Tongan Foreign Minister Fekitamoeloa Katoa ‘Utoikamanu is the new chair of the ESCAP 79th Session underway in Bangkok, Thailand this week.
In her acceptance speech, ‘Utoikamanu said the deliberations of the seventy-ninth session, guided by the theme “Accelerating climate action in Asia and the Pacific for sustainable development” are so critical for the region.
“It is an honour to Chair a session where countries not only reach an agreement on a resolution on climate action. What counts is a continued and strong commitment to remain supportive of countries in special circumstances in the region.
“This commitment, this collaboration, must deepen even further as we tackle our many challenges from the environment, to including people with disabilities, space applications, digital collaboration, disaster risk reduction, urban development, and the relationship between the ocean and climate change,” ‘Utoikamanu told leaders and delegates in Bangkok.
She said the Asia and Pacific region is known to be particularly vulnerable to the impacts of climate change.
“Temperatures continue to soar. Ocean levels continue to rise, and we know how this impacts on climate change induced extreme weather events. We also know all too well the devastating impacts on people, livelihoods and the future of our children this has. Dangers can only intensify; they will exacerbate the manifold development challenges we experience and, notably so in regard to poverty and inequalities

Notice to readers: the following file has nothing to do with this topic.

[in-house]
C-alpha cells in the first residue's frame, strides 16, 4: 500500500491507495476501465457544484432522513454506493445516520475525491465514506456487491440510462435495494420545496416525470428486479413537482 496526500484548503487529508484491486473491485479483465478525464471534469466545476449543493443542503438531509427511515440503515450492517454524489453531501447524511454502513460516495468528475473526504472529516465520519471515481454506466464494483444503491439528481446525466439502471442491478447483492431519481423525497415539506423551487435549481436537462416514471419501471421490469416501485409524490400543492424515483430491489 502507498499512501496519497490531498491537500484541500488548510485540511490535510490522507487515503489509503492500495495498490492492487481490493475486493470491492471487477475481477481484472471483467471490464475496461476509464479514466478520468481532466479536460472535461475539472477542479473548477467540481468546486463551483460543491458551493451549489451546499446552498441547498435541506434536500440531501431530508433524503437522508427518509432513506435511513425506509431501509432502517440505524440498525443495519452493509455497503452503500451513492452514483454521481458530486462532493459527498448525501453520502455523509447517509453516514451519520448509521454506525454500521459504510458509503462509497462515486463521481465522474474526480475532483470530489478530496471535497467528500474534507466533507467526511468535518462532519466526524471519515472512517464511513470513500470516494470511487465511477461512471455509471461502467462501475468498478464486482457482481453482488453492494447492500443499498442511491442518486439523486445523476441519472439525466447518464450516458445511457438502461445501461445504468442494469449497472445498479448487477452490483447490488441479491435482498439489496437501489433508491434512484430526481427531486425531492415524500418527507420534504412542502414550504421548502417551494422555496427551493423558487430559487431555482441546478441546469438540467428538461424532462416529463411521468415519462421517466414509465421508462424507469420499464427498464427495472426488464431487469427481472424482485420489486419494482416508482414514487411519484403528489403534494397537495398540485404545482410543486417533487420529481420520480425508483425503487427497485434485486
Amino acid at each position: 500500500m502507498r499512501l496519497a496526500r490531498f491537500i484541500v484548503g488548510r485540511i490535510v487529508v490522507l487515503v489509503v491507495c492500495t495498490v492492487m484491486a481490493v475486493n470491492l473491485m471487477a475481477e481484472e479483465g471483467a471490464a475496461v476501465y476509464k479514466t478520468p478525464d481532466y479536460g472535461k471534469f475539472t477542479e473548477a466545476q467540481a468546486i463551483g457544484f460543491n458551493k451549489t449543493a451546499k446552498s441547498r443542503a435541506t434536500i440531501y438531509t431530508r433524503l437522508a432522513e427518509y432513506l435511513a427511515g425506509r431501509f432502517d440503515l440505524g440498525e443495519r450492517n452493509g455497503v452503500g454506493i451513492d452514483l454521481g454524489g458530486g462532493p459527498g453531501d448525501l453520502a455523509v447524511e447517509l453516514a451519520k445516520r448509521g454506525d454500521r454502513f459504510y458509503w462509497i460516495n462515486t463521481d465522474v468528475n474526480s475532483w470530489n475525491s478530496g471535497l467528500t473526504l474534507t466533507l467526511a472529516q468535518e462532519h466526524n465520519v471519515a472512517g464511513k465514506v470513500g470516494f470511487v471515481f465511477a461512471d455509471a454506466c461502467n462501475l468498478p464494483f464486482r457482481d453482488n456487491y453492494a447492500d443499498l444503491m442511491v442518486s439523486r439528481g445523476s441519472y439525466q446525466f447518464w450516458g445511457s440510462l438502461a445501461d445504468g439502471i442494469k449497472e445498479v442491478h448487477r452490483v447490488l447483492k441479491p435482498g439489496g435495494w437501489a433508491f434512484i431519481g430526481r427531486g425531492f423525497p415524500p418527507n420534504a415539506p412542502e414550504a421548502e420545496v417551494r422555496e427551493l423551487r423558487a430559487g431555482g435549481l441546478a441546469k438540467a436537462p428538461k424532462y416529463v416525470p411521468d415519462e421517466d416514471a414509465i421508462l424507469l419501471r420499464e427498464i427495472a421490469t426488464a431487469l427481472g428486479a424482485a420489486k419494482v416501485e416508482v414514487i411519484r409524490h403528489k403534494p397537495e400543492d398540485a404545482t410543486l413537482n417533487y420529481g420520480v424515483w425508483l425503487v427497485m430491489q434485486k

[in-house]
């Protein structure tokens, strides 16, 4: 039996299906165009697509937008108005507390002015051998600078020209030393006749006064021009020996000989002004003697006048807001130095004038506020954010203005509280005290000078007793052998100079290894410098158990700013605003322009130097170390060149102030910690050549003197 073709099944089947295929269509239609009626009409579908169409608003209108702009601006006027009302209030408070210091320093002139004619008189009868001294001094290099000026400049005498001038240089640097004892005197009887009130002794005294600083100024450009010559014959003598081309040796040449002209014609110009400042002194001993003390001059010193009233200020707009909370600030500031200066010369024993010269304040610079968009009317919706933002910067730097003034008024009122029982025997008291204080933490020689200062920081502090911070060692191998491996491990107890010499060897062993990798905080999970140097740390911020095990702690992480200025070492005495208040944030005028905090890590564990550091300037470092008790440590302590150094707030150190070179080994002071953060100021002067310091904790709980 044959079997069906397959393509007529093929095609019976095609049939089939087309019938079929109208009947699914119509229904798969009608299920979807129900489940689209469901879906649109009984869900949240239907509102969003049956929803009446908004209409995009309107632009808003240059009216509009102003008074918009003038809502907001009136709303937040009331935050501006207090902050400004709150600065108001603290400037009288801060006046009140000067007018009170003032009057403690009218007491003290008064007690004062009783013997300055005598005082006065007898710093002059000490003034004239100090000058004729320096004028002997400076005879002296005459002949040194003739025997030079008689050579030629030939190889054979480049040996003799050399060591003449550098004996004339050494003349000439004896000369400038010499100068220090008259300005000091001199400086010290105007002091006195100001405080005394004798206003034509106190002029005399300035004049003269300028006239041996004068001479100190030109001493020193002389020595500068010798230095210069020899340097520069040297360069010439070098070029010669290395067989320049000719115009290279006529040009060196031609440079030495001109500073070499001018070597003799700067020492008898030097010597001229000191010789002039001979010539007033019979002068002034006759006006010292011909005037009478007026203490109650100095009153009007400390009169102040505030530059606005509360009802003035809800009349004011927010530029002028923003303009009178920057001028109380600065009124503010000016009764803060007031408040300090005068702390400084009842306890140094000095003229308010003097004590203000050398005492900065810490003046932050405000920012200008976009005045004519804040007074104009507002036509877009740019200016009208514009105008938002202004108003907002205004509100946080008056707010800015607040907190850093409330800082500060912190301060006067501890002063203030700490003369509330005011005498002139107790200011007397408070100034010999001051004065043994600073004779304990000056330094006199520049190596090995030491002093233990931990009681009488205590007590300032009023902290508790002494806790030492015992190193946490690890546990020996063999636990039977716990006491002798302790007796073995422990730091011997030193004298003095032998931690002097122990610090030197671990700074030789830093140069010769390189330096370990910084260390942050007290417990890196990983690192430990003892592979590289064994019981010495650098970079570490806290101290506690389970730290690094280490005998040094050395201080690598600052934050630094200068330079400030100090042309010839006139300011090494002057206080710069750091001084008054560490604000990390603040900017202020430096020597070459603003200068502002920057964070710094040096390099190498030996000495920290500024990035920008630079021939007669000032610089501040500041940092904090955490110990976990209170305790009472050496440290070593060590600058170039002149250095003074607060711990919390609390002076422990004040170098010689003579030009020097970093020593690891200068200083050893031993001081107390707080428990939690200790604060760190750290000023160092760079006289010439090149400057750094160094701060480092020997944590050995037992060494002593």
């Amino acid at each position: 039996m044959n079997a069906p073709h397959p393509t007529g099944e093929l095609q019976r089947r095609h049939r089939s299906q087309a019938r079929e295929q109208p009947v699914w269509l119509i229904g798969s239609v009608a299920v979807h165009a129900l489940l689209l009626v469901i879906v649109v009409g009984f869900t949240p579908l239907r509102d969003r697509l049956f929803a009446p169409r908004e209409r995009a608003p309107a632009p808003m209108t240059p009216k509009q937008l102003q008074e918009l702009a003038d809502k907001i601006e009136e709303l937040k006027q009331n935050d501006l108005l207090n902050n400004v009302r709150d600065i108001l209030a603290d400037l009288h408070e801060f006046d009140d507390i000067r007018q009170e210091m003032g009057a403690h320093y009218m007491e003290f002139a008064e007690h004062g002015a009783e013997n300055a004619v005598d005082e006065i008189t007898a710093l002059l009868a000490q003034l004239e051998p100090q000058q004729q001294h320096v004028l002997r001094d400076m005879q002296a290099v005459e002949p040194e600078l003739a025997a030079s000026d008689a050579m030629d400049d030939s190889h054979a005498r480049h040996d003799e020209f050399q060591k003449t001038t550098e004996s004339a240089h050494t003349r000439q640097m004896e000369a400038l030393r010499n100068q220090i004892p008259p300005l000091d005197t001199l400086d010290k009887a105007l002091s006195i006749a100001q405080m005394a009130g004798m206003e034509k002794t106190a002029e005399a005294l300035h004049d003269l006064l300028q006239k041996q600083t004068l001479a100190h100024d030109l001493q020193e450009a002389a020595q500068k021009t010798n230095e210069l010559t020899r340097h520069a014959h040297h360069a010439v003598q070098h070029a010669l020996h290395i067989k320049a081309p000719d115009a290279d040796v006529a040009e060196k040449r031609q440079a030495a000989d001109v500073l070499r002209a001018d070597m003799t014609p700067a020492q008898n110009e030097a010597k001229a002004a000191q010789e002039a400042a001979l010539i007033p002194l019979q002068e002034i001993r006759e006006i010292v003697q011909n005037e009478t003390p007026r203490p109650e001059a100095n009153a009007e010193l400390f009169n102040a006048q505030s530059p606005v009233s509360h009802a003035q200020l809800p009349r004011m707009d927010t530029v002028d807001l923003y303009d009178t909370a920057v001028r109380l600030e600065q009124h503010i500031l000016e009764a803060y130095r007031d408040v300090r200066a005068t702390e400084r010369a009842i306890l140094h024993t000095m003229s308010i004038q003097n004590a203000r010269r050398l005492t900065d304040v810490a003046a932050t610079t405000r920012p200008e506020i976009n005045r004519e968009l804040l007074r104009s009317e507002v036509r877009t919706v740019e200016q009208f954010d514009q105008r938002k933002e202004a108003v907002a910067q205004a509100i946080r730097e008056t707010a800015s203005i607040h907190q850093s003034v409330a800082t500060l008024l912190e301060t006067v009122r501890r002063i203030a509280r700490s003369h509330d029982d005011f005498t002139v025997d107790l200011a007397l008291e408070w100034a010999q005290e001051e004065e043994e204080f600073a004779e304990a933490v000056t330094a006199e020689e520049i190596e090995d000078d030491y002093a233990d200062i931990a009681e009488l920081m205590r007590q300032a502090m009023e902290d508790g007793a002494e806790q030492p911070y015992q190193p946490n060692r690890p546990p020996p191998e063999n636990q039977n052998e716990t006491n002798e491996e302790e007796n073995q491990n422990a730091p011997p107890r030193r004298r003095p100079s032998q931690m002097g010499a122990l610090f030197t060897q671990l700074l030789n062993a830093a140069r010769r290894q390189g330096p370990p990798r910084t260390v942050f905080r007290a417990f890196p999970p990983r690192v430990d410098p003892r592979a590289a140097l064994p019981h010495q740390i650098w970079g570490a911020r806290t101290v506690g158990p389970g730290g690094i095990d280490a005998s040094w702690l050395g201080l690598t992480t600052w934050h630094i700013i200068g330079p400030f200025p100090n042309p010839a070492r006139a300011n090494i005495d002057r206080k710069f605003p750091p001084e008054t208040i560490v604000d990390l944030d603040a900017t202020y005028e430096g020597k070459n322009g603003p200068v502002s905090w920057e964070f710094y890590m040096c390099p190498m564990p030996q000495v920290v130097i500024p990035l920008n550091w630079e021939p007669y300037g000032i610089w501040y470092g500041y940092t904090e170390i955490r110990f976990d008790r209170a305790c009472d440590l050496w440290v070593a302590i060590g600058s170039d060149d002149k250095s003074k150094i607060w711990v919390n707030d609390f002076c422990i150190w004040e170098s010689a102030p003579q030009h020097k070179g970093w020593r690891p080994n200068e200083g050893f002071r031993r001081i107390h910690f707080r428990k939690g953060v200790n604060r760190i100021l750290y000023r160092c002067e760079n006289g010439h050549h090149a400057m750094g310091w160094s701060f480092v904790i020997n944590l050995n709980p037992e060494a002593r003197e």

“As a region, we must take swift and unified measures. We must rally to both mitigate and adapt to the effects of climate change. Collaboration among nations will be essential to accelerate climate action. No single country can, alone, combat the many and complex issues of a fluctuating climate.
“This session’s results will be critical. This is especially the case for the resolution “Accelerating climate action in Asia and Pacific for Sustainable Development”
“Countries have demonstrated their willingness to cooperate and to act in unison for the wellbeing of the people in Asia and the Pacific,” ‘Utoikamanu said.
She said ESCAP, as the most inclusive intergovernmental platform in the region, can and must foster strategic cooperation for addressing the transboundary nature of climate change and for sharing best practices and technologies for mitigation and adaptation.
“For the Pacific, this is a lifeline.
“The Pacific Small Island Developing States contribute less than 0.03 percent of the world’s total greenhouse gas emissions. The very nature of their geographies, however, means they are amongst the most vulnerable to the impacts of climate change. ESCAP has been and must continue to be an important platform to advocate for regional and global action to achieve the region’s climate goals.
For decades now, we from the Pacific have been making it clear how vital it is to stay within the 1.5-degree Celsius limit. Let our deliberations translate this urgency into action,” ‘Utoikamanu said.